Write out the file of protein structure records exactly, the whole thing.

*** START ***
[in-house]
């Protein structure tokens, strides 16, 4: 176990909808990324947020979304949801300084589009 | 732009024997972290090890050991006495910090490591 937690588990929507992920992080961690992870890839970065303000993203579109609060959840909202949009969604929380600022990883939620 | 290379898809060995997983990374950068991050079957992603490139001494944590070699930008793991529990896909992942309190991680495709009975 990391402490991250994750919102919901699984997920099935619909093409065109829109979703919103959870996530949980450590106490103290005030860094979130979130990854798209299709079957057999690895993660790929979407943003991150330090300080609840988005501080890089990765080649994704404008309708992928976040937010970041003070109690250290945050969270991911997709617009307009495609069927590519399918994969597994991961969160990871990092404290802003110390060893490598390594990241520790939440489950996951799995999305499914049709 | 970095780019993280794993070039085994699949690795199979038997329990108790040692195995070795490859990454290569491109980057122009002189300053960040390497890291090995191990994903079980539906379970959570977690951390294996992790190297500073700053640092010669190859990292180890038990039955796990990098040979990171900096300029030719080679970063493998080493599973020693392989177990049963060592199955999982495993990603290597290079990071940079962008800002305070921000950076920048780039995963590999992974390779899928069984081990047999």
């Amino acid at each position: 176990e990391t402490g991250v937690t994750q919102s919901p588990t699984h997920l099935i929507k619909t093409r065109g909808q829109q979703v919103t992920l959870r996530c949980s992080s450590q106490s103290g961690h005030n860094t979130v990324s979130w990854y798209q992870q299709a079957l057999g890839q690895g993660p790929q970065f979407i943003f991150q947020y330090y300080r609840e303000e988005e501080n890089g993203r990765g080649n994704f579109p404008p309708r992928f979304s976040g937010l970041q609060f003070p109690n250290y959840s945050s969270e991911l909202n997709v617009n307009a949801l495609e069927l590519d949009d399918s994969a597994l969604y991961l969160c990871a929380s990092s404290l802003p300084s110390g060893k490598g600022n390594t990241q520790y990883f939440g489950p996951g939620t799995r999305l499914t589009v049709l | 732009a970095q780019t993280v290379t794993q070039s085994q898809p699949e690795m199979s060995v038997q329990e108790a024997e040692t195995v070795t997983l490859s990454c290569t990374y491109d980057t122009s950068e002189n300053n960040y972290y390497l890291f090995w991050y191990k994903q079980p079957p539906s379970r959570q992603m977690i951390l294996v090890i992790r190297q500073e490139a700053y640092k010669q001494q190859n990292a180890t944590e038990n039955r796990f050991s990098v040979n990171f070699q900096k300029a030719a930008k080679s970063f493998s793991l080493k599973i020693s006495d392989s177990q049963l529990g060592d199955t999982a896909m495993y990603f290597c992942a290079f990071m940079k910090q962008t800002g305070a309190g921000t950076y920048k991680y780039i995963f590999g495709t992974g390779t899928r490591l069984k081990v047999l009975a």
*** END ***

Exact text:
[in-house]
């Protein structure tokens, strides 16, 4: 176990909808990324947020979304949801300084589009 | 732009024997972290090890050991006495910090490591 937690588990929507992920992080961690992870890839970065303000993203579109609060959840909202949009969604929380600022990883939620 | 290379898809060995997983990374950068991050079957992603490139001494944590070699930008793991529990896909992942309190991680495709009975 990391402490991250994750919102919901699984997920099935619909093409065109829109979703919103959870996530949980450590106490103290005030860094979130979130990854798209299709079957057999690895993660790929979407943003991150330090300080609840988005501080890089990765080649994704404008309708992928976040937010970041003070109690250290945050969270991911997709617009307009495609069927590519399918994969597994991961969160990871990092404290802003110390060893490598390594990241520790939440489950996951799995999305499914049709 | 970095780019993280794993070039085994699949690795199979038997329990108790040692195995070795490859990454290569491109980057122009002189300053960040390497890291090995191990994903079980539906379970959570977690951390294996992790190297500073700053640092010669190859990292180890038990039955796990990098040979990171900096300029030719080679970063493998080493599973020693392989177990049963060592199955999982495993990603290597290079990071940079962008800002305070921000950076920048780039995963590999992974390779899928069984081990047999």
């Amino acid at each position: 176990e990391t402490g991250v937690t994750q919102s919901p588990t699984h997920l099935i929507k619909t093409r065109g909808q829109q979703v919103t992920l959870r996530c949980s992080s450590q106490s103290g961690h005030n860094t979130v990324s979130w990854y798209q992870q299709a079957l057999g890839q690895g993660p790929q970065f979407i943003f991150q947020y330090y300080r609840e303000e988005e501080n890089g993203r990765g080649n994704f579109p404008p309708r992928f979304s976040g937010l970041q609060f003070p109690n250290y959840s945050s969270e991911l909202n997709v617009n307009a949801l495609e069927l590519d949009d399918s994969a597994l969604y991961l969160c990871a929380s990092s404290l802003p300084s110390g060893k490598g600022n390594t990241q520790y990883f939440g489950p996951g939620t799995r999305l499914t589009v049709l | 732009a970095q780019t993280v290379t794993q070039s085994q898809p699949e690795m199979s060995v038997q329990e108790a024997e040692t195995v070795t997983l490859s990454c290569t990374y491109d980057t122009s950068e002189n300053n960040y972290y390497l890291f090995w991050y191990k994903q079980p079957p539906s379970r959570q992603m977690i951390l294996v090890i992790r190297q500073e490139a700053y640092k010669q001494q190859n990292a180890t944590e038990n039955r796990f050991s990098v040979n990171f070699q900096k300029a030719a930008k080679s970063f493998s793991l080493k599973i020693s006495d392989s177990q049963l529990g060592d199955t999982a896909m495993y990603f290597c992942a290079f990071m940079k910090q962008t800002g305070a309190g921000t950076y920048k991680y780039i995963f590999g495709t992974g390779t899928r490591l069984k081990v047999l009975a």